Vincenzo Coronelli

Vincenzo Maria Coronelli (1650 – 1718) was a Franciscan printer, cartographer, and globe-maker from Venice. Due to his religious background, many of his charts have been signed P. Coronelli, meaning Père or ‘Father’, and referring to his status as a friar of the Franciscan Order. He was appointed official cosmographer for the city of Venice and was later employed as royal cartographer to the King of France. In particular the latter position meant that he had access to the latest records and materials from French pioneers and voyages of exploration. This caused many of his charts to be cutting-edge innovations that redefined the newly discovered parts of the world in an entirely novel fashion. It also meant that Coronelli would have no scruples in declaring uncontested or virgin land in the New World as part of Nouvelle France. This is exemplified in Coronelli’s celebrated 1685 chart of Western Canada or Nouvelle France, in which the official French territories have been expanded thousands of miles to the west and south, so that most of the Midwest, including the Mississippi Valley, has been subsumed under a French claim.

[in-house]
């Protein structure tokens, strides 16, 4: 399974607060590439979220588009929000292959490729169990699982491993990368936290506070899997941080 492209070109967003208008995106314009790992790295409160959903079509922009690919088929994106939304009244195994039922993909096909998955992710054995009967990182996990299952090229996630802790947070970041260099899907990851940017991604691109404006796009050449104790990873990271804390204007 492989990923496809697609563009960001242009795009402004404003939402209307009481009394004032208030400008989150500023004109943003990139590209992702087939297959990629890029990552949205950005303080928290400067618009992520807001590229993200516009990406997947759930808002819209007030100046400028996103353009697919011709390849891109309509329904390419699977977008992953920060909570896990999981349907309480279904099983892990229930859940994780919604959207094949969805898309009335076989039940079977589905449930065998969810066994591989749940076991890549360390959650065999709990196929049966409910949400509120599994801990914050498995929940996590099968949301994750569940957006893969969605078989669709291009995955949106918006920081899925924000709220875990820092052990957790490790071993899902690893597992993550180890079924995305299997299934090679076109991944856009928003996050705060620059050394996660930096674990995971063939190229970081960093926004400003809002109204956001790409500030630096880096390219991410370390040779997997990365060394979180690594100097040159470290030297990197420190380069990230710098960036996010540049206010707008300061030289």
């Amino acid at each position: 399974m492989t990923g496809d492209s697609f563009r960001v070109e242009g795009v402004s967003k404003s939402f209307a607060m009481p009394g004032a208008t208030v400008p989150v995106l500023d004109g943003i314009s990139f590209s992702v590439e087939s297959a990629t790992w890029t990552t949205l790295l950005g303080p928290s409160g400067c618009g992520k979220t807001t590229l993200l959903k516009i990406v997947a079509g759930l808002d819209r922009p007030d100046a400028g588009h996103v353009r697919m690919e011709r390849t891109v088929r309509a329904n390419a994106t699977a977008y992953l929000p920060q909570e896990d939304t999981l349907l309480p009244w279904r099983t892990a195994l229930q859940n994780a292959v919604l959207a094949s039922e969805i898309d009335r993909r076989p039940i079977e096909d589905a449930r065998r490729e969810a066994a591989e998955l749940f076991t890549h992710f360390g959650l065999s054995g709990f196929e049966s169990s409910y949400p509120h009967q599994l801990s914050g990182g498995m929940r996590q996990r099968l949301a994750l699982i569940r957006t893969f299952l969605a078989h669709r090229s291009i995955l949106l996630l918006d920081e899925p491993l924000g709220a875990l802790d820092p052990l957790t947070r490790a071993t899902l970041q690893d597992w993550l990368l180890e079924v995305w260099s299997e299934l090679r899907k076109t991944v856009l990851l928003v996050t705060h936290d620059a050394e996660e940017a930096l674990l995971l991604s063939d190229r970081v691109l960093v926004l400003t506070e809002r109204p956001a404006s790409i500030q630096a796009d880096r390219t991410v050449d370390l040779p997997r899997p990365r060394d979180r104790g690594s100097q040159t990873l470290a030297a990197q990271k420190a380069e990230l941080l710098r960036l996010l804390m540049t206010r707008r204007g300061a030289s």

Coronelli’s access to the latest French sources and intelligence is part of what has made his maps so cartographically decisive and collectible. An example of this is found in his 1688 chart of upper Mexico and the Rio Grande (modern Arizona, California, and parts of New Mexico). This map was, at the time of its publication, one of the most detailed and accurate maps of the Rio Grande on the market. The detailed information conveyed in Coronelli’s map came directly from Diego Penalosa, the Spanish governor of New Mexico (1661-63) who turned rogue and provided the French King with a wealth of strategic geographical information. His ambition was to lure the French into attacking New Mexico from the neighboring territory of Louisiana. Despite the controversial source of his information (or perhaps precisely because of it), Coronelli does not hesitate to lay credit where credit is due, and mentions Penalosa directly in the map’s cartouche.

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